FIG. 8. Gravitational waveforms for equal-mass binaries with nucleonic equations of states, shown in different colours. Each column refers to a given initial gravitational mass. [Reprinted with permission from Ref. [190]. c (2015) by the American Physical Society.]

FIG. 9. Power spectral densities ... for the equal-mass binaries with nucleonic EOSs shown in Fig. 8. Solid lines of different colours refer to the high-passed waveforms, while the dashed lines refer to the full waveforms... the curves of Advanced LIGO and Einstein Telescope are shown as green and light-blue lines, respectively [Reprinted with permission from Ref. [190]. © (2015) by the American Physical Society.]
... the typical scenario leading to short gamma ray bursts (GRBs) assumes that a system composed of a rotating black hole and a surrounding massive torus is formed after the merger [12, 13]. A large number of numerical simulations [14–18] have confirmed that this scenario can be attained through BNS mergers unless the progenitor stars have very small masses [smaller than half of the maximum allowed mass for neutron stars with a given equation of state (EOS)]. Furthermore, if sufficiently massive, the torus could provide the large amount of energy observed in SGRBs, either through neutrino processes or by extracting the rotational energy of the black hole via magnetic fields [13, 19]. Furthermore, if the neutron stars in the binary have relatively large magnetic fields and extended magnetospheres, the inspiral could also be accompanied by a precursor electromagnetic signal [20], while after the merger magnetically confined jet structures may form once a torus is present around the black hole [21–24]. Possible evidence that a BNS merger can be behind the phenomenology associated with SGRBs has emerged recently from the infrared excess in the afterglow curve of Swift’s short gamma-ray burst SGRB 130603B [25, 26], which has been interpreted as a “macronova” emission [27, 28] (sometimes also referred to as “kilonova” [29]), i.e., as due to the radioactive decay of by-products of the r-processed matter from the material ejected in the merger [... r (or rapid) processes are nucleosynthetic processes involving the rapid capture of neutrons.] The observations of the infrared transient in the afterglow of SGRB 130603B [25, 26] is important not only because it provides a potential observational link between two distinct phenomena (i.e., a SGRB explosion and a radioactive decay), but also because it suggests that BNSs can be the site of active and intense nucleosynthesis. Additional evidence in this direction is offered by the Solar system abundance of 244Pu [30, 31] and recent observations of r-process enriched stars in a metal-poor ultra-faint dwarf galaxy [32]. Both of these observations suggest that r-process elements might be preferentially produced in rare/high-yield events such as mergers instead of common/low-yield occurrences such as core-collapse supernovae...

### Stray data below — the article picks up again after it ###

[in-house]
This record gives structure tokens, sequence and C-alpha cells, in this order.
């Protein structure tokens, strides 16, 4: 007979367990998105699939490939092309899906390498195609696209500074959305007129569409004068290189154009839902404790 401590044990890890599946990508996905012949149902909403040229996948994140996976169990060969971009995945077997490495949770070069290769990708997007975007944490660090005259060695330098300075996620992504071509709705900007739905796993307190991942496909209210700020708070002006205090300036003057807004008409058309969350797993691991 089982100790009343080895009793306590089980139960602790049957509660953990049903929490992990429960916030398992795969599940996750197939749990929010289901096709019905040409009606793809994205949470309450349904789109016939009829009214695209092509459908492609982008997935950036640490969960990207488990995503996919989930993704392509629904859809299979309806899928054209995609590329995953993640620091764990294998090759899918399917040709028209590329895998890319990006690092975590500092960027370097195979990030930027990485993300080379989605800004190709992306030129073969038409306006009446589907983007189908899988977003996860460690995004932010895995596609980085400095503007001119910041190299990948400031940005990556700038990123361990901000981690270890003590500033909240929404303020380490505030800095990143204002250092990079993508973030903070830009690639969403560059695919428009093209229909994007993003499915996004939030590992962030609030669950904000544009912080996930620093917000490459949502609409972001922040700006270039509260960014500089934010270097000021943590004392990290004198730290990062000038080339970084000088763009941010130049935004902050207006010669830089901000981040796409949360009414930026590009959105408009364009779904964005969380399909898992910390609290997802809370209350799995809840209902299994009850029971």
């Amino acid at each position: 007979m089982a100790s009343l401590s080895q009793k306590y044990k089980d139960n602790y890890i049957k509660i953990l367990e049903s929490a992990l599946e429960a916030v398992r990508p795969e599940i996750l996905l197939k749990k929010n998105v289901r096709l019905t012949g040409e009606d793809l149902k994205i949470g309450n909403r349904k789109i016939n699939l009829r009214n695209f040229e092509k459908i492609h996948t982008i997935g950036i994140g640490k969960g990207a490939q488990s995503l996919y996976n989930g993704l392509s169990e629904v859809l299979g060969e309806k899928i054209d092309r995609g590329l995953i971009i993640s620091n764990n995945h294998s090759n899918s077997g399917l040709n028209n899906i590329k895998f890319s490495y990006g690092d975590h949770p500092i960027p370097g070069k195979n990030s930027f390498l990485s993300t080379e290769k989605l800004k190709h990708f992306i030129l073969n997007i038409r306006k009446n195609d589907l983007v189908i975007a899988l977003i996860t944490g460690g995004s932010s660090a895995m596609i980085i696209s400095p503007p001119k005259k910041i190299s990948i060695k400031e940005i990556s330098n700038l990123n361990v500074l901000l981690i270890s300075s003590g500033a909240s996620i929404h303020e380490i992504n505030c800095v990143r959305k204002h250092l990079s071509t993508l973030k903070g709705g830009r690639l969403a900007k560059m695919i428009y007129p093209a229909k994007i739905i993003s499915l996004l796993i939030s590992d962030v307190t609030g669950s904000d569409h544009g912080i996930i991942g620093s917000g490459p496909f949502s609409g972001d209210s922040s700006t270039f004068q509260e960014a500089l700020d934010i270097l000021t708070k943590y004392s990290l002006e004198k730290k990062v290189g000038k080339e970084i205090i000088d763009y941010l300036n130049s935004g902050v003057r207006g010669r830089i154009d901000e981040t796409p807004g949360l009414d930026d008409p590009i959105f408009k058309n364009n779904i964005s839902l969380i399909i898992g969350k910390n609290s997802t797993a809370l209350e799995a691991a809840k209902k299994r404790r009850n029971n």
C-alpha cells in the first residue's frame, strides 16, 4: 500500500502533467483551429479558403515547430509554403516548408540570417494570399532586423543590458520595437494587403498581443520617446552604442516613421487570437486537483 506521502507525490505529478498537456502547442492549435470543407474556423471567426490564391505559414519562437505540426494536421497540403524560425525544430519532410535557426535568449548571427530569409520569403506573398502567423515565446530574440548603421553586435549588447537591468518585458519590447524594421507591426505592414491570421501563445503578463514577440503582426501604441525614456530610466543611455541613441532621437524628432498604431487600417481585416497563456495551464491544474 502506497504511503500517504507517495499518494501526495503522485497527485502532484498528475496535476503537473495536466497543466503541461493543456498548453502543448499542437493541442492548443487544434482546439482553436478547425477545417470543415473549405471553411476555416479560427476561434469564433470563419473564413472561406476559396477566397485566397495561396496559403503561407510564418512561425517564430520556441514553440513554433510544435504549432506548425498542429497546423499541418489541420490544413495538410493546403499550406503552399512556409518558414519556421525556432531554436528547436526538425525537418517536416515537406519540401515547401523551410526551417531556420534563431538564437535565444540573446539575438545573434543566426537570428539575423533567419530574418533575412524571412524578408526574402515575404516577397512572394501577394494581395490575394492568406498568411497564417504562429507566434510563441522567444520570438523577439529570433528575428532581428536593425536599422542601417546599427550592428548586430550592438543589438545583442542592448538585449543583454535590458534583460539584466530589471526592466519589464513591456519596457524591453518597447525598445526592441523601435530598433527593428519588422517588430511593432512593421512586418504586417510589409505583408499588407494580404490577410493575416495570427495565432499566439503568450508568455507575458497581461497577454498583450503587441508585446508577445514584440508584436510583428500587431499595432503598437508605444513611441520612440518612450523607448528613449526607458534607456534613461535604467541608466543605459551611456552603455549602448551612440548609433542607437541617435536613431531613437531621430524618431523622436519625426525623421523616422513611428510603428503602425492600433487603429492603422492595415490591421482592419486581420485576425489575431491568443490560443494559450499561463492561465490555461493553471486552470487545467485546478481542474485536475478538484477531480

Figure 29. Schematic summary of potential electromagnetic counterparts of binary neutron star mergers, as a function of the observer angle, θobs. Following the merger, a centrifugally supported disc (blue) remains around the central compact object (usually a black hole). Rapid accretion lasting ∼ 1 s powers a collimated relativistic jet, which produces a short gamma ray burst. Due to relativistic beaming, the gamma-ray emission is restricted to observers at small viewing angles. Non-thermal afterglow emission results from the interaction of the jet with the surrounding circum-burst medium (pink). Optical afterglow emission is observable on timescales up to days/weeks by observers with larger viewing angles. Radio afterglow emission is observable from all viewing angles (isotropic) once the jet decelerates to mildly relativistic speeds on a timescale of weeks/months, and can also be produced on timescales of years from sub-relativistic ejecta. Short-lived isotropic optical emission lasting a few days (kilonova/macronova; yellow) can also accompany the merger, powered by the radioactive decay of heavy elements synthesised in the ejecta. [Reproduced from Ref. [421] with permission by the authors.]